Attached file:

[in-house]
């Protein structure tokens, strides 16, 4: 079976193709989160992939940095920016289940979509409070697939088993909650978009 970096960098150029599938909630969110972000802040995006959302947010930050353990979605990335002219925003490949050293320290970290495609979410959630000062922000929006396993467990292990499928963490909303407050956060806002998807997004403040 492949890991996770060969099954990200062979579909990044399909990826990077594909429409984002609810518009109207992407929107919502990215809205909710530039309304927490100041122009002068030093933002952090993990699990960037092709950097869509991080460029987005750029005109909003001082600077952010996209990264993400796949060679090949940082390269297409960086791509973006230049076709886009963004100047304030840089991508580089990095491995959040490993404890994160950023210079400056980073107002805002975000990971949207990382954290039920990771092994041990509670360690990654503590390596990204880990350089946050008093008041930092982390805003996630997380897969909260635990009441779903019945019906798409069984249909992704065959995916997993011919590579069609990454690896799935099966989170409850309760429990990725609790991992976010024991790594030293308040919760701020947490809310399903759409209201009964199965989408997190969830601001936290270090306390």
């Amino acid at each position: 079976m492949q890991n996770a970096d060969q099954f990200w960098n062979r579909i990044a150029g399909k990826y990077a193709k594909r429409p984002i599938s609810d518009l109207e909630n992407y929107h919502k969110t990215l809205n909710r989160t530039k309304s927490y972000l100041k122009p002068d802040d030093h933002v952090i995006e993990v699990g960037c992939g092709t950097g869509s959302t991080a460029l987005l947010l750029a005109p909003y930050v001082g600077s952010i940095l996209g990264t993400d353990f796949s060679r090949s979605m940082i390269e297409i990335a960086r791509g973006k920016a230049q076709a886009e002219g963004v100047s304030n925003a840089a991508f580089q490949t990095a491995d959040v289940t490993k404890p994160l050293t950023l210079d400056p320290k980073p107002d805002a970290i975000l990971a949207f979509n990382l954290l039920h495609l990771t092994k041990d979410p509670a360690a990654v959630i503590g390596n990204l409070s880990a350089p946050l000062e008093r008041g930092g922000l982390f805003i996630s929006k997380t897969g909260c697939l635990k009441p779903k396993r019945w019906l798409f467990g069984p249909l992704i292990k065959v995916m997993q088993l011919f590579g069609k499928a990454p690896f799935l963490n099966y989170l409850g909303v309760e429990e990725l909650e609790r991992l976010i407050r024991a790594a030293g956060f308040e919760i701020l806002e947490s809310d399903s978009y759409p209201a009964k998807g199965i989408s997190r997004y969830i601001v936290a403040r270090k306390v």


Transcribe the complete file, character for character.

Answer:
[in-house]
């Protein structure tokens, strides 16, 4: 079976193709989160992939940095920016289940979509409070697939088993909650978009 970096960098150029599938909630969110972000802040995006959302947010930050353990979605990335002219925003490949050293320290970290495609979410959630000062922000929006396993467990292990499928963490909303407050956060806002998807997004403040 492949890991996770060969099954990200062979579909990044399909990826990077594909429409984002609810518009109207992407929107919502990215809205909710530039309304927490100041122009002068030093933002952090993990699990960037092709950097869509991080460029987005750029005109909003001082600077952010996209990264993400796949060679090949940082390269297409960086791509973006230049076709886009963004100047304030840089991508580089990095491995959040490993404890994160950023210079400056980073107002805002975000990971949207990382954290039920990771092994041990509670360690990654503590390596990204880990350089946050008093008041930092982390805003996630997380897969909260635990009441779903019945019906798409069984249909992704065959995916997993011919590579069609990454690896799935099966989170409850309760429990990725609790991992976010024991790594030293308040919760701020947490809310399903759409209201009964199965989408997190969830601001936290270090306390």
């Amino acid at each position: 079976m492949q890991n996770a970096d060969q099954f990200w960098n062979r579909i990044a150029g399909k990826y990077a193709k594909r429409p984002i599938s609810d518009l109207e909630n992407y929107h919502k969110t990215l809205n909710r989160t530039k309304s927490y972000l100041k122009p002068d802040d030093h933002v952090i995006e993990v699990g960037c992939g092709t950097g869509s959302t991080a460029l987005l947010l750029a005109p909003y930050v001082g600077s952010i940095l996209g990264t993400d353990f796949s060679r090949s979605m940082i390269e297409i990335a960086r791509g973006k920016a230049q076709a886009e002219g963004v100047s304030n925003a840089a991508f580089q490949t990095a491995d959040v289940t490993k404890p994160l050293t950023l210079d400056p320290k980073p107002d805002a970290i975000l990971a949207f979509n990382l954290l039920h495609l990771t092994k041990d979410p509670a360690a990654v959630i503590g390596n990204l409070s880990a350089p946050l000062e008093r008041g930092g922000l982390f805003i996630s929006k997380t897969g909260c697939l635990k009441p779903k396993r019945w019906l798409f467990g069984p249909l992704i292990k065959v995916m997993q088993l011919f590579g069609k499928a990454p690896f799935l963490n099966y989170l409850g909303v309760e429990e990725l909650e609790r991992l976010i407050r024991a790594a030293g956060f308040e919760i701020l806002e947490s809310d399903s978009y759409p209201a009964k998807g199965i989408s997190r997004y969830i601001v936290a403040r270090k306390v």